Having lived through the Russian Revolution and seen its results two powerful writers wrote brilliant critiques of the entire mode of thought associated with it. Yevgeny Zamyatin wrote WE, a dystopian futuristic novel where the One State had achieved “happiness” by reducing its members to nameless drones. Free will, religion and imagination have been banished and societal problems have been “solved” via extreme rationalism and mathematical equations. Zamyatin’s novel was the progenitor of Brave New World and 1984 but published in 1922. It was immediately banned. Nikolai Berdyaev, with the help of Dostoevsky’s amazing prescience in novels like The Possessed, also understood the dire consequences of the revolution, finding himself exiled about the time of WE’s publication. Two brilliant assertions Berdyaev made, among others, was that without the idea of God there can be no idea of man and every highest good other than God leads murderously to treating men as means to achieving the hoped-for goal – “happiness” included.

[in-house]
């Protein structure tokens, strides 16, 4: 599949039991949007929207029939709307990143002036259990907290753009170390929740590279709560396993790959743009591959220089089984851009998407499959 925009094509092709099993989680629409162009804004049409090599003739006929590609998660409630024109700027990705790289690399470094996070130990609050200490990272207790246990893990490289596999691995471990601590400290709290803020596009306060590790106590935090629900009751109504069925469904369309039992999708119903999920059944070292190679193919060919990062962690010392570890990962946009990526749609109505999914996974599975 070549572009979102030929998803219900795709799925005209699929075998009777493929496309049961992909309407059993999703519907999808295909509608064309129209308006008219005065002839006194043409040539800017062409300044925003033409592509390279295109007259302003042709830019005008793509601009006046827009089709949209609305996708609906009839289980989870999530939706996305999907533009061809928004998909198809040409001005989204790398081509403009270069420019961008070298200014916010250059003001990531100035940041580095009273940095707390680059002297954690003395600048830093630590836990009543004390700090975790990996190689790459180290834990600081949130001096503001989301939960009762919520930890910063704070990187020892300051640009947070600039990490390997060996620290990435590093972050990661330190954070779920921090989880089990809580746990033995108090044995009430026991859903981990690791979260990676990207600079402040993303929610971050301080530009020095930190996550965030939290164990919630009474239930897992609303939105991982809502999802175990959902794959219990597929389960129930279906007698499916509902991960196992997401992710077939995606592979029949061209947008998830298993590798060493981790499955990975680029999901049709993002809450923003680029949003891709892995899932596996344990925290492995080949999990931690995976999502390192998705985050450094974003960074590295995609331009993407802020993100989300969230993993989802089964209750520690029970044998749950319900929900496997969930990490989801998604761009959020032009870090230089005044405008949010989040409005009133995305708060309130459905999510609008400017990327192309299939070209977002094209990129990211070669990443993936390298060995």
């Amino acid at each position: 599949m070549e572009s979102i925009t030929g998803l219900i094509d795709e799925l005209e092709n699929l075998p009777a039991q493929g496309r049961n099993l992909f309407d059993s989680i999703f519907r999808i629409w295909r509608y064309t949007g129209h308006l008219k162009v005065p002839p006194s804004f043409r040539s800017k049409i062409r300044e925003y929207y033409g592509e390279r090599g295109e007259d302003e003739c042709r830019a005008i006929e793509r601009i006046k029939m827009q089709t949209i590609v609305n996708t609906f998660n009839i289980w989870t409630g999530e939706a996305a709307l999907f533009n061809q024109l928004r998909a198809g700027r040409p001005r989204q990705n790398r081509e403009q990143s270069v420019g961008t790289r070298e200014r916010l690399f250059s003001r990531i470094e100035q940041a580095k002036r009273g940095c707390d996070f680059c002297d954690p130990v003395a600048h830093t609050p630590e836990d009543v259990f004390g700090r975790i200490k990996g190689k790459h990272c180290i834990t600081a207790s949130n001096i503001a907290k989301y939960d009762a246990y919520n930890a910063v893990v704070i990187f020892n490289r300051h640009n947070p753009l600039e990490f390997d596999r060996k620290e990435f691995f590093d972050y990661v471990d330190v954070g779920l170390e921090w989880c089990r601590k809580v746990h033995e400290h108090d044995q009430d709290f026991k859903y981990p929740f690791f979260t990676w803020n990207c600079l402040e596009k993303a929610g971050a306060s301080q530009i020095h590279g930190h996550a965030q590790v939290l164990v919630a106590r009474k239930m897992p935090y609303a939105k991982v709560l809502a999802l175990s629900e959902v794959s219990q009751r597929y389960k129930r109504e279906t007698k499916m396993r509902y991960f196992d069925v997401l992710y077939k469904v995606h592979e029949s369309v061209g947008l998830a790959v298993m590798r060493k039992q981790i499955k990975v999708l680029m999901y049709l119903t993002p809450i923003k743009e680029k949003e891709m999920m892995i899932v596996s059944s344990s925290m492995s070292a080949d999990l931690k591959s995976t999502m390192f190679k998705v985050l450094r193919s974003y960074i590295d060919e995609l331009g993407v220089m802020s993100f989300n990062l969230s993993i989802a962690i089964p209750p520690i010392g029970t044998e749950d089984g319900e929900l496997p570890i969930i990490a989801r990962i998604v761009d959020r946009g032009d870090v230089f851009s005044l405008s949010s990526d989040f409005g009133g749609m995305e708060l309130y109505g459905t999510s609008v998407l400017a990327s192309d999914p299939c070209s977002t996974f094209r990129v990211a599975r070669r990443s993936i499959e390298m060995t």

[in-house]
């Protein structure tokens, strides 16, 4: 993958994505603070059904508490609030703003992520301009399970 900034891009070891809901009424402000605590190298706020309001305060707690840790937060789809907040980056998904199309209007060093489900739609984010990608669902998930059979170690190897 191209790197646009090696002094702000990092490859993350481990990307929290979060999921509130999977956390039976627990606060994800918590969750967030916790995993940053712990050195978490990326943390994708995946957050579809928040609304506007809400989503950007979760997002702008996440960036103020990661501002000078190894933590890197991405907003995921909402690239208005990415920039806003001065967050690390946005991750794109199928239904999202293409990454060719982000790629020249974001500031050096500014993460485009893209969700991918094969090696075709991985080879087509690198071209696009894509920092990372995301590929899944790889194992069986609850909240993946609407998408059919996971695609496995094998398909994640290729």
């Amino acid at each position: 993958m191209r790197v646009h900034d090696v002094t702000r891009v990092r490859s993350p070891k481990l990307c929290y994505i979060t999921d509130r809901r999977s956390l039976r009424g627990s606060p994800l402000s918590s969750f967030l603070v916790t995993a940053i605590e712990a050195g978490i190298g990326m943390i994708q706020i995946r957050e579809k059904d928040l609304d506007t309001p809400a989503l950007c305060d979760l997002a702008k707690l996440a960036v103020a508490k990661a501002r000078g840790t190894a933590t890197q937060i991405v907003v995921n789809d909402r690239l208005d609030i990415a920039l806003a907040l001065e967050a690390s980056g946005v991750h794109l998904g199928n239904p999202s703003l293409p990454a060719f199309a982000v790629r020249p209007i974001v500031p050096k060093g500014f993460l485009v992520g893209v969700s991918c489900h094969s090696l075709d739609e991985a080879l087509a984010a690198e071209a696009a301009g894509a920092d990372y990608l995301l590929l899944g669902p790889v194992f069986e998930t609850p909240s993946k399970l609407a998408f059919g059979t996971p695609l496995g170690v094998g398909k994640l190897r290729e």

Sam Harris rose to fame as one of the self-proclaimed Four Horsemen of the Apocalypse (Richard Dawkins, Daniel Dennett and Christopher Hitchens being the other three) AKA as the New Atheists. Embracing the horsemen moniker seems like wearing your nihilism rather too evidently on your sleeve, but Harris was only too happy about it.
Harris has a significant following. He is a determinist, with all the logical paradoxes such a position engenders, and embraces a hyper-rationalism. He has hopes to save the world through “rational” debate and ridding the world of religion. He has found himself in trouble with his liberal brethren by being openly critical of Islam and being willing to talk to Charles Murray of The Bell Curve fame.
Tom Bertonneau recently commented to me that Christianity is engaging in a new revelation; namely the effects of its withdrawal from large sectors of the Western world resulting in the current frenzy of scapegoating and a pervasive dreary nihilism hopefully leading to its future re-embracement. The Russians had a foretaste with the banning of religion after the revolution and the various utopian fantasies that invariably seek to replace Christianity giving writers like Berdyaev and Zamyatin particular perspicuity. These two writers brilliantly anticipated all the main rhetorical and intellectual stances of Sam Harris and others like him, and point out their logical and real-world consequences long before Harris was ever born.
The following article, kindly published by The Sydney Traditionalist, – Sam Harris; the Unconverted outlines the way Berdyaev and Zamyatin anticipate and critique Harris and his ilk.